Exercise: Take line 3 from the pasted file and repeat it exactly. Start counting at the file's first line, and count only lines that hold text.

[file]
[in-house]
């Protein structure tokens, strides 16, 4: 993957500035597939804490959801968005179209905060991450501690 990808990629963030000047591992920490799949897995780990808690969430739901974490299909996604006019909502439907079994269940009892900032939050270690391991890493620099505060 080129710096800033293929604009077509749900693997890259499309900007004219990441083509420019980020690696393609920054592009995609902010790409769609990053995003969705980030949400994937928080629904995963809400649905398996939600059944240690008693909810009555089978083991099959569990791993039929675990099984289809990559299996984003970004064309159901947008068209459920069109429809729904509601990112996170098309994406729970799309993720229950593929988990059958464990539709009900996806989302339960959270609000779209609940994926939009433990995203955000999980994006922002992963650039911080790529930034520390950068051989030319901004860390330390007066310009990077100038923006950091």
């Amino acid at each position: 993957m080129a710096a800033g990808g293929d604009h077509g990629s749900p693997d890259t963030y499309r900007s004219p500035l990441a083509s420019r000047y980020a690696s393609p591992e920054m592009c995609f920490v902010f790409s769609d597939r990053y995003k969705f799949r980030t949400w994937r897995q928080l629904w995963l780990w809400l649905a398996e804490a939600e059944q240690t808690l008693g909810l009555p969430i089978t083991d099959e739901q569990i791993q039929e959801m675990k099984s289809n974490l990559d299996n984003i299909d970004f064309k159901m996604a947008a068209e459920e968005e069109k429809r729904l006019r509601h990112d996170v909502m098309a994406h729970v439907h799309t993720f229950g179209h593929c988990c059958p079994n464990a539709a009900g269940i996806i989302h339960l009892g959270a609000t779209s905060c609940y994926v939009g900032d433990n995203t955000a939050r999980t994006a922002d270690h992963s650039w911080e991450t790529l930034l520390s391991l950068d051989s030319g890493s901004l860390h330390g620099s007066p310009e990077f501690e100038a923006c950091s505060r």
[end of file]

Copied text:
């Amino acid at each position: 993957m080129a710096a800033g990808g293929d604009h077509g990629s749900p693997d890259t963030y499309r900007s004219p500035l990441a083509s420019r000047y980020a690696s393609p591992e920054m592009c995609f920490v902010f790409s769609d597939r990053y995003k969705f799949r980030t949400w994937r897995q928080l629904w995963l780990w809400l649905a398996e804490a939600e059944q240690t808690l008693g909810l009555p969430i089978t083991d099959e739901q569990i791993q039929e959801m675990k099984s289809n974490l990559d299996n984003i299909d970004f064309k159901m996604a947008a068209e459920e968005e069109k429809r729904l006019r509601h990112d996170v909502m098309a994406h729970v439907h799309t993720f229950g179209h593929c988990c059958p079994n464990a539709a009900g269940i996806i989302h339960l009892g959270a609000t779209s905060c609940y994926v939009g900032d433990n995203t955000a939050r999980t994006a922002d270690h992963s650039w911080e991450t790529l930034l520390s391991l950068d051989s030319g890493s901004l860390h330390g620099s007066p310009e990077f501690e100038a923006c950091s505060r």